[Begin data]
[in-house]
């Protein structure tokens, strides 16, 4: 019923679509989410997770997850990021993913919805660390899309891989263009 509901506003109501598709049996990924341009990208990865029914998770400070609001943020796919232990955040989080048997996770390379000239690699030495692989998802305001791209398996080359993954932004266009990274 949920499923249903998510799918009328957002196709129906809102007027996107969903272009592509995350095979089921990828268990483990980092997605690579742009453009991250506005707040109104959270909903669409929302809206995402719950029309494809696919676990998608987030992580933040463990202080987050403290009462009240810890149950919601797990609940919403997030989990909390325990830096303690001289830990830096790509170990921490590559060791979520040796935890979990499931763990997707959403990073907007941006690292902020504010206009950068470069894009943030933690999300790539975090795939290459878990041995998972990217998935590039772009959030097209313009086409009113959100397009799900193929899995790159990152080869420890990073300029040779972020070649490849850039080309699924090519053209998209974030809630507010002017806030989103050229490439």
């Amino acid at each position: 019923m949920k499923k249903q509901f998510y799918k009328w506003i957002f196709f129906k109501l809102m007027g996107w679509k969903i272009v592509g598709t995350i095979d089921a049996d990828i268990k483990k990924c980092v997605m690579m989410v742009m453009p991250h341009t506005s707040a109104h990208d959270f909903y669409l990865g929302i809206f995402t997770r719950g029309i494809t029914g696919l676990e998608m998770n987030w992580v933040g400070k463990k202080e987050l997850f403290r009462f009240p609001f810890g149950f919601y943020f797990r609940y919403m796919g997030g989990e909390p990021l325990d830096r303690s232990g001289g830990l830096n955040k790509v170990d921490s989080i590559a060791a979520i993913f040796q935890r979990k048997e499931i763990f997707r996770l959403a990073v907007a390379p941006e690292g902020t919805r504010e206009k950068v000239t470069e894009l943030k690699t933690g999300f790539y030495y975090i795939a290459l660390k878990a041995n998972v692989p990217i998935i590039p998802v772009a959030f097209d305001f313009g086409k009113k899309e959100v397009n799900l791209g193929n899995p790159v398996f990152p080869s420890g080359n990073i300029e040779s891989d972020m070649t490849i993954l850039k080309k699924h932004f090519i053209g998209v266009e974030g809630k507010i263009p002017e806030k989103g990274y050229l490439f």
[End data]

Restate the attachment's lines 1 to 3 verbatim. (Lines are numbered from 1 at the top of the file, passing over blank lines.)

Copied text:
[in-house]
């Protein structure tokens, strides 16, 4: 019923679509989410997770997850990021993913919805660390899309891989263009 509901506003109501598709049996990924341009990208990865029914998770400070609001943020796919232990955040989080048997996770390379000239690699030495692989998802305001791209398996080359993954932004266009990274 949920499923249903998510799918009328957002196709129906809102007027996107969903272009592509995350095979089921990828268990483990980092997605690579742009453009991250506005707040109104959270909903669409929302809206995402719950029309494809696919676990998608987030992580933040463990202080987050403290009462009240810890149950919601797990609940919403997030989990909390325990830096303690001289830990830096790509170990921490590559060791979520040796935890979990499931763990997707959403990073907007941006690292902020504010206009950068470069894009943030933690999300790539975090795939290459878990041995998972990217998935590039772009959030097209313009086409009113959100397009799900193929899995790159990152080869420890990073300029040779972020070649490849850039080309699924090519053209998209974030809630507010002017806030989103050229490439």
């Amino acid at each position: 019923m949920k499923k249903q509901f998510y799918k009328w506003i957002f196709f129906k109501l809102m007027g996107w679509k969903i272009v592509g598709t995350i095979d089921a049996d990828i268990k483990k990924c980092v997605m690579m989410v742009m453009p991250h341009t506005s707040a109104h990208d959270f909903y669409l990865g929302i809206f995402t997770r719950g029309i494809t029914g696919l676990e998608m998770n987030w992580v933040g400070k463990k202080e987050l997850f403290r009462f009240p609001f810890g149950f919601y943020f797990r609940y919403m796919g997030g989990e909390p990021l325990d830096r303690s232990g001289g830990l830096n955040k790509v170990d921490s989080i590559a060791a979520i993913f040796q935890r979990k048997e499931i763990f997707r996770l959403a990073v907007a390379p941006e690292g902020t919805r504010e206009k950068v000239t470069e894009l943030k690699t933690g999300f790539y030495y975090i795939a290459l660390k878990a041995n998972v692989p990217i998935i590039p998802v772009a959030f097209d305001f313009g086409k009113k899309e959100v397009n799900l791209g193929n899995p790159v398996f990152p080869s420890g080359n990073i300029e040779s891989d972020m070649t490849i993954l850039k080309k699924h932004f090519i053209g998209v266009e974030g809630k507010i263009p002017e806030k989103g990274y050229l490439f």